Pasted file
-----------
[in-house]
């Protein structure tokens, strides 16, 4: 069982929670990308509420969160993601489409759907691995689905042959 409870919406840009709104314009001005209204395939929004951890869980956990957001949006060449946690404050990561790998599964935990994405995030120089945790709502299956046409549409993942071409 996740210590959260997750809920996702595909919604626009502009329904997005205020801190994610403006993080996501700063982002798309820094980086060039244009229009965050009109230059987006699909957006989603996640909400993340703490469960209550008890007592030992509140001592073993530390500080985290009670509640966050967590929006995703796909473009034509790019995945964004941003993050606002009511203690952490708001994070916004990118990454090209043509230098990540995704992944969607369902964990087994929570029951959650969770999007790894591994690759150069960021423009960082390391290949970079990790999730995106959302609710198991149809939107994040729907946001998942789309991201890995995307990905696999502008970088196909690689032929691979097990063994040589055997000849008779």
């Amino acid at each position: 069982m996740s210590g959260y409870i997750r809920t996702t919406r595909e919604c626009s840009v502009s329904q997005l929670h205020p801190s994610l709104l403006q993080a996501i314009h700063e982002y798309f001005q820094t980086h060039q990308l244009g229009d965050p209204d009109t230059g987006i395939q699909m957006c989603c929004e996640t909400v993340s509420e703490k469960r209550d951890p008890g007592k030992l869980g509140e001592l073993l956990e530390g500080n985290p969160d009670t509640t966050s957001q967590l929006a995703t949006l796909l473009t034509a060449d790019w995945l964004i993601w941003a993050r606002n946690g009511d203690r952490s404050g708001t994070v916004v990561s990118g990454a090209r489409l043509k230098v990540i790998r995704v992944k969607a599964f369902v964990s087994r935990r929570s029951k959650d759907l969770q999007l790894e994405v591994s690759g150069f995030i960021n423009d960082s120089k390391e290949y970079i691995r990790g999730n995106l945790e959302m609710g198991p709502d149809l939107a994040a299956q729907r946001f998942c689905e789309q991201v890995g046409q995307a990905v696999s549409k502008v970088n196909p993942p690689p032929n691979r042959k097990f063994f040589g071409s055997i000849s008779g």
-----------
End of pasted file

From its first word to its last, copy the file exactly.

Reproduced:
[in-house]
């Protein structure tokens, strides 16, 4: 069982929670990308509420969160993601489409759907691995689905042959 409870919406840009709104314009001005209204395939929004951890869980956990957001949006060449946690404050990561790998599964935990994405995030120089945790709502299956046409549409993942071409 996740210590959260997750809920996702595909919604626009502009329904997005205020801190994610403006993080996501700063982002798309820094980086060039244009229009965050009109230059987006699909957006989603996640909400993340703490469960209550008890007592030992509140001592073993530390500080985290009670509640966050967590929006995703796909473009034509790019995945964004941003993050606002009511203690952490708001994070916004990118990454090209043509230098990540995704992944969607369902964990087994929570029951959650969770999007790894591994690759150069960021423009960082390391290949970079990790999730995106959302609710198991149809939107994040729907946001998942789309991201890995995307990905696999502008970088196909690689032929691979097990063994040589055997000849008779």
């Amino acid at each position: 069982m996740s210590g959260y409870i997750r809920t996702t919406r595909e919604c626009s840009v502009s329904q997005l929670h205020p801190s994610l709104l403006q993080a996501i314009h700063e982002y798309f001005q820094t980086h060039q990308l244009g229009d965050p209204d009109t230059g987006i395939q699909m957006c989603c929004e996640t909400v993340s509420e703490k469960r209550d951890p008890g007592k030992l869980g509140e001592l073993l956990e530390g500080n985290p969160d009670t509640t966050s957001q967590l929006a995703t949006l796909l473009t034509a060449d790019w995945l964004i993601w941003a993050r606002n946690g009511d203690r952490s404050g708001t994070v916004v990561s990118g990454a090209r489409l043509k230098v990540i790998r995704v992944k969607a599964f369902v964990s087994r935990r929570s029951k959650d759907l969770q999007l790894e994405v591994s690759g150069f995030i960021n423009d960082s120089k390391e290949y970079i691995r990790g999730n995106l945790e959302m609710g198991p709502d149809l939107a994040a299956q729907r946001f998942c689905e789309q991201v890995g046409q995307a990905v696999s549409k502008v970088n196909p993942p690689p032929n691979r042959k097990f063994f040589g071409s055997i000849s008779g």